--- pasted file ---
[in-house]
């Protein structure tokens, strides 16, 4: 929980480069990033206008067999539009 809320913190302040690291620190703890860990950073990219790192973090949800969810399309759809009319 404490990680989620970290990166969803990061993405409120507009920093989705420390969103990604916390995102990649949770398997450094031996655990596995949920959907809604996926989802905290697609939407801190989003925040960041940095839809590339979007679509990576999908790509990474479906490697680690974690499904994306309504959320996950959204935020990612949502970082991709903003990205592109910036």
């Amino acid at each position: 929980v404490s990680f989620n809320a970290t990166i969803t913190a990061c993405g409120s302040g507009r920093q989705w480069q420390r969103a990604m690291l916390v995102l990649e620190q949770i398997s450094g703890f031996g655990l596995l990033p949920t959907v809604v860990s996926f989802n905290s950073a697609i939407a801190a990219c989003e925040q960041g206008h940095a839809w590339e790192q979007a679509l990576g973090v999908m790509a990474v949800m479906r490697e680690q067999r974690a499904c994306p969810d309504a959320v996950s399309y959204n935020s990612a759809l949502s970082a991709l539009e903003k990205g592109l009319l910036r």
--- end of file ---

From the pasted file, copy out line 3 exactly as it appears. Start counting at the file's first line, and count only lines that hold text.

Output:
């Amino acid at each position: 929980v404490s990680f989620n809320a970290t990166i969803t913190a990061c993405g409120s302040g507009r920093q989705w480069q420390r969103a990604m690291l916390v995102l990649e620190q949770i398997s450094g703890f031996g655990l596995l990033p949920t959907v809604v860990s996926f989802n905290s950073a697609i939407a801190a990219c989003e925040q960041g206008h940095a839809w590339e790192q979007a679509l990576g973090v999908m790509a990474v949800m479906r490697e680690q067999r974690a499904c994306p969810d309504a959320v996950s399309y959204n935020s990612a759809l949502s970082a991709l539009e903003k990205g592109l009319l910036r």